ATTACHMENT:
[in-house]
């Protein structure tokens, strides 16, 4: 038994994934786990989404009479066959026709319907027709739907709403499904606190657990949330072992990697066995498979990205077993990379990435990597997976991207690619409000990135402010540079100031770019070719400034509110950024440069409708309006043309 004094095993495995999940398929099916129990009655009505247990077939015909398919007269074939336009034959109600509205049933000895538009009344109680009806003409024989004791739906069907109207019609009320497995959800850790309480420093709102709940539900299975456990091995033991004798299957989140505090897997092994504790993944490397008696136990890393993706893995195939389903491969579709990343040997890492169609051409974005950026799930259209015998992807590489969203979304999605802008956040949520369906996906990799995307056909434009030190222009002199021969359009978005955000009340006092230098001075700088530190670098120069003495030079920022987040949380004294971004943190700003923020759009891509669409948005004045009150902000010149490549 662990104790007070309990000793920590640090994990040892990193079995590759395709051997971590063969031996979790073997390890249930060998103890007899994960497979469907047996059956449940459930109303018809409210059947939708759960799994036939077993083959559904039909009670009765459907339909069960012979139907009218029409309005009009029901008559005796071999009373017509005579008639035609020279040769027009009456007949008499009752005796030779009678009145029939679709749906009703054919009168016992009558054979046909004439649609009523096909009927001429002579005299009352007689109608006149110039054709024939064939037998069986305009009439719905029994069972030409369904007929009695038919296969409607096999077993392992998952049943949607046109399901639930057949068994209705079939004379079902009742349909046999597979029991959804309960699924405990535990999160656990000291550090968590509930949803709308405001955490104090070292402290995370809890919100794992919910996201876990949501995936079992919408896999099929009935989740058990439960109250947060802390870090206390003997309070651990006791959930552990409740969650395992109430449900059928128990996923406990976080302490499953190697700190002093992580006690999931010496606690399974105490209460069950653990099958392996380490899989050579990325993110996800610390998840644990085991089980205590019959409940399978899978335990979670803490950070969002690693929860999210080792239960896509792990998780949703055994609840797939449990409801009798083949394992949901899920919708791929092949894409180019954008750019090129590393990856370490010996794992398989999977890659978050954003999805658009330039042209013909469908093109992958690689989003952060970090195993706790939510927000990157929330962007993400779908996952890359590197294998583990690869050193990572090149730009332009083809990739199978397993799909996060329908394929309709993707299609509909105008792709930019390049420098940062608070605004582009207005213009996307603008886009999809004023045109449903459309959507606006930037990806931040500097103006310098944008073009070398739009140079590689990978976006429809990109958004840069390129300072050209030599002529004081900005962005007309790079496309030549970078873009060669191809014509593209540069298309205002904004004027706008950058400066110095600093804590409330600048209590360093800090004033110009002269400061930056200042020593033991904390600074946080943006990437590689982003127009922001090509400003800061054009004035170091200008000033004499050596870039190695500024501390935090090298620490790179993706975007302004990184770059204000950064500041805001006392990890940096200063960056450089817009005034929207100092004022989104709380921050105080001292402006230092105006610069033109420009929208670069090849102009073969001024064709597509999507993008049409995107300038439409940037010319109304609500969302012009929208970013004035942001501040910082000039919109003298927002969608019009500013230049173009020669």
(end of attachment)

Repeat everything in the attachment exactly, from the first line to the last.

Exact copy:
[in-house]
């Protein structure tokens, strides 16, 4: 038994994934786990989404009479066959026709319907027709739907709403499904606190657990949330072992990697066995498979990205077993990379990435990597997976991207690619409000990135402010540079100031770019070719400034509110950024440069409708309006043309 004094095993495995999940398929099916129990009655009505247990077939015909398919007269074939336009034959109600509205049933000895538009009344109680009806003409024989004791739906069907109207019609009320497995959800850790309480420093709102709940539900299975456990091995033991004798299957989140505090897997092994504790993944490397008696136990890393993706893995195939389903491969579709990343040997890492169609051409974005950026799930259209015998992807590489969203979304999605802008956040949520369906996906990799995307056909434009030190222009002199021969359009978005955000009340006092230098001075700088530190670098120069003495030079920022987040949380004294971004943190700003923020759009891509669409948005004045009150902000010149490549 662990104790007070309990000793920590640090994990040892990193079995590759395709051997971590063969031996979790073997390890249930060998103890007899994960497979469907047996059956449940459930109303018809409210059947939708759960799994036939077993083959559904039909009670009765459907339909069960012979139907009218029409309005009009029901008559005796071999009373017509005579008639035609020279040769027009009456007949008499009752005796030779009678009145029939679709749906009703054919009168016992009558054979046909004439649609009523096909009927001429002579005299009352007689109608006149110039054709024939064939037998069986305009009439719905029994069972030409369904007929009695038919296969409607096999077993392992998952049943949607046109399901639930057949068994209705079939004379079902009742349909046999597979029991959804309960699924405990535990999160656990000291550090968590509930949803709308405001955490104090070292402290995370809890919100794992919910996201876990949501995936079992919408896999099929009935989740058990439960109250947060802390870090206390003997309070651990006791959930552990409740969650395992109430449900059928128990996923406990976080302490499953190697700190002093992580006690999931010496606690399974105490209460069950653990099958392996380490899989050579990325993110996800610390998840644990085991089980205590019959409940399978899978335990979670803490950070969002690693929860999210080792239960896509792990998780949703055994609840797939449990409801009798083949394992949901899920919708791929092949894409180019954008750019090129590393990856370490010996794992398989999977890659978050954003999805658009330039042209013909469908093109992958690689989003952060970090195993706790939510927000990157929330962007993400779908996952890359590197294998583990690869050193990572090149730009332009083809990739199978397993799909996060329908394929309709993707299609509909105008792709930019390049420098940062608070605004582009207005213009996307603008886009999809004023045109449903459309959507606006930037990806931040500097103006310098944008073009070398739009140079590689990978976006429809990109958004840069390129300072050209030599002529004081900005962005007309790079496309030549970078873009060669191809014509593209540069298309205002904004004027706008950058400066110095600093804590409330600048209590360093800090004033110009002269400061930056200042020593033991904390600074946080943006990437590689982003127009922001090509400003800061054009004035170091200008000033004499050596870039190695500024501390935090090298620490790179993706975007302004990184770059204000950064500041805001006392990890940096200063960056450089817009005034929207100092004022989104709380921050105080001292402006230092105006610069033109420009929208670069090849102009073969001024064709597509999507993008049409995107300038439409940037010319109304609500969302012009929208970013004035942001501040910082000039919109003298927002969608019009500013230049173009020669």